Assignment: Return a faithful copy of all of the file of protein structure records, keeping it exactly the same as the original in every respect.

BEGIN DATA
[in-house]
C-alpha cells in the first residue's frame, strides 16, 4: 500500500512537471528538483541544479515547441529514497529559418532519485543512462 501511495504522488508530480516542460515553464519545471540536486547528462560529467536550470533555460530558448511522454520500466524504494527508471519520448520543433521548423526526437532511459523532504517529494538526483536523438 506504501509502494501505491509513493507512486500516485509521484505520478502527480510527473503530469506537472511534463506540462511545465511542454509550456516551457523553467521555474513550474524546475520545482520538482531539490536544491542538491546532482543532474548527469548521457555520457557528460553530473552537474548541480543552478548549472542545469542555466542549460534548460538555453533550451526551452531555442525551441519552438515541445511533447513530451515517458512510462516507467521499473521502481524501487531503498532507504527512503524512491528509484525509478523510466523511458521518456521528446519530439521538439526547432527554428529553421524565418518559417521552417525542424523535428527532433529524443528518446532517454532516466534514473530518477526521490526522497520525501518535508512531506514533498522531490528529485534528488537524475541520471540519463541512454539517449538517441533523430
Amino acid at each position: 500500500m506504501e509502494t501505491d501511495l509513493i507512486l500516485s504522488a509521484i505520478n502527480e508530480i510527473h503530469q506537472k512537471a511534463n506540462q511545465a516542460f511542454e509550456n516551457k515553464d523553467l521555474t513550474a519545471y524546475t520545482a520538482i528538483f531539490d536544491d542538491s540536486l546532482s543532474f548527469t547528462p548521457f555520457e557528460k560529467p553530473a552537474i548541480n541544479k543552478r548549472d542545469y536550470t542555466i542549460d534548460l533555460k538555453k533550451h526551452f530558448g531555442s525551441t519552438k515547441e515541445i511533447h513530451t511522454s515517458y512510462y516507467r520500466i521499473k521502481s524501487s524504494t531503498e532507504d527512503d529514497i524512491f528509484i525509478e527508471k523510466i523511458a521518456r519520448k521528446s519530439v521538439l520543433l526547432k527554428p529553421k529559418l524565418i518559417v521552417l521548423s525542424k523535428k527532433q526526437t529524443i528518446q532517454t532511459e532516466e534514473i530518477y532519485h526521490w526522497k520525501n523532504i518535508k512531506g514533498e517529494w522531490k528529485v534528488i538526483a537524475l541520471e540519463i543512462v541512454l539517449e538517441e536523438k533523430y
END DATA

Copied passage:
[in-house]
C-alpha cells in the first residue's frame, strides 16, 4: 500500500512537471528538483541544479515547441529514497529559418532519485543512462 501511495504522488508530480516542460515553464519545471540536486547528462560529467536550470533555460530558448511522454520500466524504494527508471519520448520543433521548423526526437532511459523532504517529494538526483536523438 506504501509502494501505491509513493507512486500516485509521484505520478502527480510527473503530469506537472511534463506540462511545465511542454509550456516551457523553467521555474513550474524546475520545482520538482531539490536544491542538491546532482543532474548527469548521457555520457557528460553530473552537474548541480543552478548549472542545469542555466542549460534548460538555453533550451526551452531555442525551441519552438515541445511533447513530451515517458512510462516507467521499473521502481524501487531503498532507504527512503524512491528509484525509478523510466523511458521518456521528446519530439521538439526547432527554428529553421524565418518559417521552417525542424523535428527532433529524443528518446532517454532516466534514473530518477526521490526522497520525501518535508512531506514533498522531490528529485534528488537524475541520471540519463541512454539517449538517441533523430
Amino acid at each position: 500500500m506504501e509502494t501505491d501511495l509513493i507512486l500516485s504522488a509521484i505520478n502527480e508530480i510527473h503530469q506537472k512537471a511534463n506540462q511545465a516542460f511542454e509550456n516551457k515553464d523553467l521555474t513550474a519545471y524546475t520545482a520538482i528538483f531539490d536544491d542538491s540536486l546532482s543532474f548527469t547528462p548521457f555520457e557528460k560529467p553530473a552537474i548541480n541544479k543552478r548549472d542545469y536550470t542555466i542549460d534548460l533555460k538555453k533550451h526551452f530558448g531555442s525551441t519552438k515547441e515541445i511533447h513530451t511522454s515517458y512510462y516507467r520500466i521499473k521502481s524501487s524504494t531503498e532507504d527512503d529514497i524512491f528509484i525509478e527508471k523510466i523511458a521518456r519520448k521528446s519530439v521538439l520543433l526547432k527554428p529553421k529559418l524565418i518559417v521552417l521548423s525542424k523535428k527532433q526526437t529524443i528518446q532517454t532511459e532516466e534514473i530518477y532519485h526521490w526522497k520525501n523532504i518535508k512531506g514533498e517529494w522531490k528529485v534528488i538526483a537524475l541520471e540519463i543512462v541512454l539517449e538517441e536523438k533523430y